Although it's certainly no guarantee of protection, a critical factor for prospective franchisees evaluating several franchise opportunities should be a franchisor's outstanding litigation or history of bankruptcy filings (Item 3 and Item 4 of the Franchise Disclosure Document, respectively) -- elements to be investigated seriously by anyone hoping to find a franchise.
Jeff Fabian is the owner of Fabian, LLC, a boutique intellectual property and business law firm serving new and established franchisors and prospective franchisees. Visit www.fabianlegal.com or www.thefranchisecafe.com for more information, or contact the firm directly at 410.908.0883 or firstname.lastname@example.org. You can also follow Jeff on Twitter @jsfabian.
This article is provided for informational purposes only, and does not constitute legal advice. Always consult an attorney before taking any action that may affect your legal rights or liabilities.
5 Traps for the Unwary Prospective Franchisee
When evaluating a potential franchise opportunity, prospective franchisees need to take care to put the hype and their emotions in check, and carefully consider all factors relevant to their buying decision. After all, the franchise will be a 5- to 10-year relationship (at minimum, under most franchise agreements), so it is well worth the investment to put in some research and analysis before taking the leap.
Advanced Franchise Accounting Terminology
If learning about things like GAAP accounting, revenue recognition policies, and the intricacies of cost vs. expenses fires you up, you're going to love this post.
Why I Have an Issue with the Forbes Franchise Rankings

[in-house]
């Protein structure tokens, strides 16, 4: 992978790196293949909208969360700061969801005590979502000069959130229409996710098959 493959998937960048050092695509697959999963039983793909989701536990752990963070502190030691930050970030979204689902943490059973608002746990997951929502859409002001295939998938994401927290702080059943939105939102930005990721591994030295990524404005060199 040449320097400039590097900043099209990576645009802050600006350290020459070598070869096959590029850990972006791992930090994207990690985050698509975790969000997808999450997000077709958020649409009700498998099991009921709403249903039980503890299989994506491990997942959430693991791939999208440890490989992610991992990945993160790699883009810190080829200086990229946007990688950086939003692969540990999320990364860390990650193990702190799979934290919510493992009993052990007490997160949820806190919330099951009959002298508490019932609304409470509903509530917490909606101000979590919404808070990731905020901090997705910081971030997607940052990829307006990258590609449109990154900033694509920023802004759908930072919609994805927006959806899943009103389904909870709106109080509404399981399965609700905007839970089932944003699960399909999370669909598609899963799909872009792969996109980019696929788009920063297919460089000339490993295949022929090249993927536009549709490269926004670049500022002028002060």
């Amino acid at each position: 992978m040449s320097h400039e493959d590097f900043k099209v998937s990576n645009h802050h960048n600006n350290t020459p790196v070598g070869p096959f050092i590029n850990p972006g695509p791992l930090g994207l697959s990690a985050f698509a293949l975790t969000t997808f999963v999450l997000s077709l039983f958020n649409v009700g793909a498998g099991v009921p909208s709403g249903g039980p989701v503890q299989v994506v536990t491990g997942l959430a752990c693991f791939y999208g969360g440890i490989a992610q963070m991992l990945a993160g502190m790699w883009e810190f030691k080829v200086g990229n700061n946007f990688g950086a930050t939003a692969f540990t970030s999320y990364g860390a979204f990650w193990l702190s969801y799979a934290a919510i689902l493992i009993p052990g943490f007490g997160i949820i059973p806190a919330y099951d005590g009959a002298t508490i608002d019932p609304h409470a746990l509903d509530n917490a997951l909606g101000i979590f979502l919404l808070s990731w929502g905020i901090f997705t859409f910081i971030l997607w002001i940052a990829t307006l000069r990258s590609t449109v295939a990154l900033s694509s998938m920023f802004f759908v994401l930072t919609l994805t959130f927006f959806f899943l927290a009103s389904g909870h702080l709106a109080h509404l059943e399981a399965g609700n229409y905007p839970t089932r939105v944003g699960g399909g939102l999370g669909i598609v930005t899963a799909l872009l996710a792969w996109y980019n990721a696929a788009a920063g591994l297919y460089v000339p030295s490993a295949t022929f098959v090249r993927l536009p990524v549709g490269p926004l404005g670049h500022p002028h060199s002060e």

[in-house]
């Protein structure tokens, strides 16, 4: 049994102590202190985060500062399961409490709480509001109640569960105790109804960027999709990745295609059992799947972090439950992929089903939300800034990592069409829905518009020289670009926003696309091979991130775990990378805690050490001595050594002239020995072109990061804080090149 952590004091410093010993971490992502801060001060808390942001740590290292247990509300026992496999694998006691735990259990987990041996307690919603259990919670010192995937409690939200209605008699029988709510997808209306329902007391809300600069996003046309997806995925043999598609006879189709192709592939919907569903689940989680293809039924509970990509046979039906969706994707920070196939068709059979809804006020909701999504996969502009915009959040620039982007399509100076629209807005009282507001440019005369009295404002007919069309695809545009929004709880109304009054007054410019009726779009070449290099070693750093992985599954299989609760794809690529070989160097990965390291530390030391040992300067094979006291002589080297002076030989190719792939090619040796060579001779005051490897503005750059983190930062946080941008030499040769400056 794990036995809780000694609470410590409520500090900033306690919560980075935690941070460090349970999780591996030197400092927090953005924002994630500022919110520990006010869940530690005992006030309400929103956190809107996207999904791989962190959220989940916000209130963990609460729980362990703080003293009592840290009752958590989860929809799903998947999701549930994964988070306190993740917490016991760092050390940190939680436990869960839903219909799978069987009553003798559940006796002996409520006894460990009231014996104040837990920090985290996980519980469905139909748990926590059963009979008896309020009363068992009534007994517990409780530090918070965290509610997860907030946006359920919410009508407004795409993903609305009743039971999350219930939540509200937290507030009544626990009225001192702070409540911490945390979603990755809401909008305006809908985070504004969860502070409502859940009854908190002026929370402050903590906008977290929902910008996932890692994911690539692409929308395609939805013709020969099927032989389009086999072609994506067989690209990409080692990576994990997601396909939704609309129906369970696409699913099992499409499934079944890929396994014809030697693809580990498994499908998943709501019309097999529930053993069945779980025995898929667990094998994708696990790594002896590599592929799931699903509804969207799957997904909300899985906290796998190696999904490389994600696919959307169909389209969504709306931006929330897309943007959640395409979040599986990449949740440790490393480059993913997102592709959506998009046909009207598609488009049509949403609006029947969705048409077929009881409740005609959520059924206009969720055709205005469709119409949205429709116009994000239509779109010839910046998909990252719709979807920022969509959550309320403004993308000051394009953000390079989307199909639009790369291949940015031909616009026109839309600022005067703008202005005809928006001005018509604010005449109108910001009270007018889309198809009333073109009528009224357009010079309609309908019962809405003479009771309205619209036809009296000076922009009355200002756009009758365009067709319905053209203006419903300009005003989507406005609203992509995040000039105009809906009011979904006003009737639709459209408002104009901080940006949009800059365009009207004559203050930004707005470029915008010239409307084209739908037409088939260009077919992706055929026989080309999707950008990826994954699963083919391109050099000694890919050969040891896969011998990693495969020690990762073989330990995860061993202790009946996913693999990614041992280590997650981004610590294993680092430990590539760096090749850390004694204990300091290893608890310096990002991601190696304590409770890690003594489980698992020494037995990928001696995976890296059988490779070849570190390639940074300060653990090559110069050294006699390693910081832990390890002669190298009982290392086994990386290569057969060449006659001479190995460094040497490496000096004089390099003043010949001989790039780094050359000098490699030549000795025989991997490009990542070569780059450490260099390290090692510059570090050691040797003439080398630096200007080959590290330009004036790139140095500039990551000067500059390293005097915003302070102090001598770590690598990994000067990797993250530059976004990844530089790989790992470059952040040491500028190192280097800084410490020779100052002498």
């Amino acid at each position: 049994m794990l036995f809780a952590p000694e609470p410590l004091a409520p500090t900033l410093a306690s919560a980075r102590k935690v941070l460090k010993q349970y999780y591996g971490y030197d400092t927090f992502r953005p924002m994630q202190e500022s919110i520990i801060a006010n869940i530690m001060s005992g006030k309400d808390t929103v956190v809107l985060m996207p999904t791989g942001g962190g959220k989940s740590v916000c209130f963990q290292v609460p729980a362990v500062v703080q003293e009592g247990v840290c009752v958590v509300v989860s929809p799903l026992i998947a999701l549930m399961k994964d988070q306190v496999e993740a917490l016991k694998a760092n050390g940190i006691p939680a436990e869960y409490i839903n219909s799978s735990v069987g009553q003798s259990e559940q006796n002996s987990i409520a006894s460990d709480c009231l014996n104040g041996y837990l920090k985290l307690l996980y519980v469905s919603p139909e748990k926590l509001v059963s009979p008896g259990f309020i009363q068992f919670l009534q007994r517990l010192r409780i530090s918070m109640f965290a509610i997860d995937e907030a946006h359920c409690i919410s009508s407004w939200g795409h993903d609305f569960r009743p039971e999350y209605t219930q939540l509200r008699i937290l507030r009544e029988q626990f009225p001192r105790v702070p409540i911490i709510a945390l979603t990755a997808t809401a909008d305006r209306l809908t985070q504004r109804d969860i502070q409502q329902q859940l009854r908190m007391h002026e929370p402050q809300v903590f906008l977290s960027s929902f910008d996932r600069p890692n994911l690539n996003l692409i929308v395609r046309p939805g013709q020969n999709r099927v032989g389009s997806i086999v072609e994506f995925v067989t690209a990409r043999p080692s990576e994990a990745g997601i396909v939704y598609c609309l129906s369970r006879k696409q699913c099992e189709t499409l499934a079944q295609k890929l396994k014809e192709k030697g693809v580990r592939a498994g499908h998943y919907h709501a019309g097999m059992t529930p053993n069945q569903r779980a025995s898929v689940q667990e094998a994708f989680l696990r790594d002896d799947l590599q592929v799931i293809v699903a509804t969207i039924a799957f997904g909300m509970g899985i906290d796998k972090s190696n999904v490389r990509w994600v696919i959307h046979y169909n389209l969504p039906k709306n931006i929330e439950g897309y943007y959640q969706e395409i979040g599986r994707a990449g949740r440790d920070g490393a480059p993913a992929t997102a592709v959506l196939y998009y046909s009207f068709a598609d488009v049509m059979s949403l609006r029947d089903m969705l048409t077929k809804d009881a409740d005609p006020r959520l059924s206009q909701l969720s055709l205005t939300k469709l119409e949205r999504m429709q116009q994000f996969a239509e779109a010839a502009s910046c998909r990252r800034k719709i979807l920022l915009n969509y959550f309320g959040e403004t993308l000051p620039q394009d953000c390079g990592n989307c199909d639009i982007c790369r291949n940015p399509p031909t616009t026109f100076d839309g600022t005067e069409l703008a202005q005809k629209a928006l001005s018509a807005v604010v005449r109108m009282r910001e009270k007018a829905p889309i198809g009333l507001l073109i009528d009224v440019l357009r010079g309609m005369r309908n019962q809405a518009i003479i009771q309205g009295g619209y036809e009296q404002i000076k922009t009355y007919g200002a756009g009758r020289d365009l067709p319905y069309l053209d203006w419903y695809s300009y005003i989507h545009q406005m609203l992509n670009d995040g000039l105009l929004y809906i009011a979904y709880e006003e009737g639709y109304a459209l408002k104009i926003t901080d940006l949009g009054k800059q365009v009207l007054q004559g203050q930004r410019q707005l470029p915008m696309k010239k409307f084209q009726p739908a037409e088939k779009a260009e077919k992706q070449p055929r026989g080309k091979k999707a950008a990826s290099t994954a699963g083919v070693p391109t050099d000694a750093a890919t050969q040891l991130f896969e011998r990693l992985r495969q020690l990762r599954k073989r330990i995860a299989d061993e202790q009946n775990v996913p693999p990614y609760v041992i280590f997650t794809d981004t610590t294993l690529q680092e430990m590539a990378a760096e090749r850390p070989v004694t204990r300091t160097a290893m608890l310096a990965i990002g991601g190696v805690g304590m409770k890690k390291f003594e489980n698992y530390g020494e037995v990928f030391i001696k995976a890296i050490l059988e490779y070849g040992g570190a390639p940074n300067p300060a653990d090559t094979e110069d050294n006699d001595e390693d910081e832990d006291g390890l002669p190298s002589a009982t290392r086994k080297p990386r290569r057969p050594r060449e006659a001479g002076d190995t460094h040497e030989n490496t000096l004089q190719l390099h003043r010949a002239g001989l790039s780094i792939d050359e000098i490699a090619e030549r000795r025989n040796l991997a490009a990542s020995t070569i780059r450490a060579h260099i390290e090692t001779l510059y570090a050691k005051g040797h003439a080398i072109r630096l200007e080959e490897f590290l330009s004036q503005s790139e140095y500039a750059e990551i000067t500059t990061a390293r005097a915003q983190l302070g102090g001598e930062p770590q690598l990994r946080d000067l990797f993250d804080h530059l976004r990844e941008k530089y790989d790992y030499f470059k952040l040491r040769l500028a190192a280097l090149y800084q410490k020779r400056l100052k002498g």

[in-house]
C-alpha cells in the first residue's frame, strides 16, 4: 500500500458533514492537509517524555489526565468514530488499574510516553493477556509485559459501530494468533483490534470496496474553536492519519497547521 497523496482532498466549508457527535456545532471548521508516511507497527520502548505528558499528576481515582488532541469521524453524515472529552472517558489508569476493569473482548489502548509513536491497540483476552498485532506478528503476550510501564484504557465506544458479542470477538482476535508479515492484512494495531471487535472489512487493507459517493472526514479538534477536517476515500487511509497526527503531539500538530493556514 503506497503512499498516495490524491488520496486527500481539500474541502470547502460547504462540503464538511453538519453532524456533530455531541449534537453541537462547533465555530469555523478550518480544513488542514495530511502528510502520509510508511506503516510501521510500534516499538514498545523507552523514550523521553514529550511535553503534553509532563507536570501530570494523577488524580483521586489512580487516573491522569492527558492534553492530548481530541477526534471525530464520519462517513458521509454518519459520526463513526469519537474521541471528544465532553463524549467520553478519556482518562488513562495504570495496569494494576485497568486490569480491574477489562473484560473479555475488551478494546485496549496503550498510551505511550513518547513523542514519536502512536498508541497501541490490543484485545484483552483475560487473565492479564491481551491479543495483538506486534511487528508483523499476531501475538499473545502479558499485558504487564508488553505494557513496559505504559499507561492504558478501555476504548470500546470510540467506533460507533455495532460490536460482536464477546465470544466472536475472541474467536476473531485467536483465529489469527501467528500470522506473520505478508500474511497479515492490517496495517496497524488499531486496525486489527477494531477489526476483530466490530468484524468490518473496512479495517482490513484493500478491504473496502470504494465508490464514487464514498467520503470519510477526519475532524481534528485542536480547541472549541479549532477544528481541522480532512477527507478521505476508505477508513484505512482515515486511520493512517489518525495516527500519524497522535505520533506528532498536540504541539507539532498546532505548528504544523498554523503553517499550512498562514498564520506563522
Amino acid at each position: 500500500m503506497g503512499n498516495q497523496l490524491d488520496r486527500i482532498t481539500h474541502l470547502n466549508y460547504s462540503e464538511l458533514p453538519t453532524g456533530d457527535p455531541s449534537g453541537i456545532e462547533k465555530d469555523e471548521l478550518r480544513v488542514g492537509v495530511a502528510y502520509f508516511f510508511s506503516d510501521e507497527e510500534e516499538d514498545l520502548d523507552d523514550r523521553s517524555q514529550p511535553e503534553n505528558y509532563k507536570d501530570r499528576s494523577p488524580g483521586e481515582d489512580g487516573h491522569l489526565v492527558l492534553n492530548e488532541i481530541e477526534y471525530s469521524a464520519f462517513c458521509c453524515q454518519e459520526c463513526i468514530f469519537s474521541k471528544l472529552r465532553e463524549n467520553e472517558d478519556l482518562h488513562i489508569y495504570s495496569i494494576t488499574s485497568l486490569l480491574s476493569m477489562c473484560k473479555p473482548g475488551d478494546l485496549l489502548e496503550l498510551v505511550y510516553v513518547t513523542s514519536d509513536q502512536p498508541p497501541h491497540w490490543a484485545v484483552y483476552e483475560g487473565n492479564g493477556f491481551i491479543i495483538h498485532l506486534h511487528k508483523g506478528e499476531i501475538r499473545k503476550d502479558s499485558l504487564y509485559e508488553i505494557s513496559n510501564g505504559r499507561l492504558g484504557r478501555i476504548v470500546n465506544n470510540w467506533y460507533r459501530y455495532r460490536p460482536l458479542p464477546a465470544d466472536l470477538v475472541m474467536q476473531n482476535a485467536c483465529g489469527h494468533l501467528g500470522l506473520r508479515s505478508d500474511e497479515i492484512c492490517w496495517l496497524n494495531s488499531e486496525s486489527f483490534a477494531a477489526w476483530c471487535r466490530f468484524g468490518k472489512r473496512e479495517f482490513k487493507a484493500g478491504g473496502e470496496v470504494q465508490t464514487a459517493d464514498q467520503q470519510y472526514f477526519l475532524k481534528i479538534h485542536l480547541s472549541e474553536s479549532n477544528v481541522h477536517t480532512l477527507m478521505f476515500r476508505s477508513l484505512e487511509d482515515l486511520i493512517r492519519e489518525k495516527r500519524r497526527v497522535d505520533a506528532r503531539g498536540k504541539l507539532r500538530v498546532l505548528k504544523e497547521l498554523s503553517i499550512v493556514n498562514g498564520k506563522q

The 5-Year Growth Rate and 5-Year Franchise Continuity are both great independent metrics of how a franchise is doing on average. As a potential franchisee both of these statistics are vital for selecting a franchise - you want to select a franchise that will provide you with a high return on investment and which will survive in the long run. I think these are, as FRANdata and Forbes suggested, two of the biggest (if not the two biggest) and most obvious metrics for whether or not a franchise is a “good” opportunity for a franchisee. But how do you use these to determine which franchise is BEST? This is the fundamental difficulty in coming up with a ranking system - it isn’t the difficulty in separating the good from the meh from the bad - it’s separating the great from the good and the best from the great. In the case of these rankings I found it to be pretty difficult to comprehend how they differentiated between the top ranked franchises. For instance, if you look at the difference between Discover Map (Forbes #4), Just Between Friends (Forbes #5), & Seniors Helping Seniors (Forbes #6) they all have extremely close continuity ratings and substantially different growth rates. In fact, in the case of these three, the overall rankings are opposite the growth rate rankings. Seniors Helping Seniors is ranked at the bottom of these three franchises despite having a growth rate that is 31 percentage points higher than Discovery Map and a continuity that is only 2 percentage points lower. This suggested to me that continuity was viewed as the dominant factor. But that logic didn’t hold for the rest on the “Economy Class” Top 10, as BrightStar Care (Forbes #7) had the same growth rate as Pop-a-Lock (Forbes #8) but a continuity rate that was 12 percentage points lower. These comparisons show that these were not the only two factors that went into the rankings, which is understandable, but no other factors that are explicitly listed in their results seem to be major factors.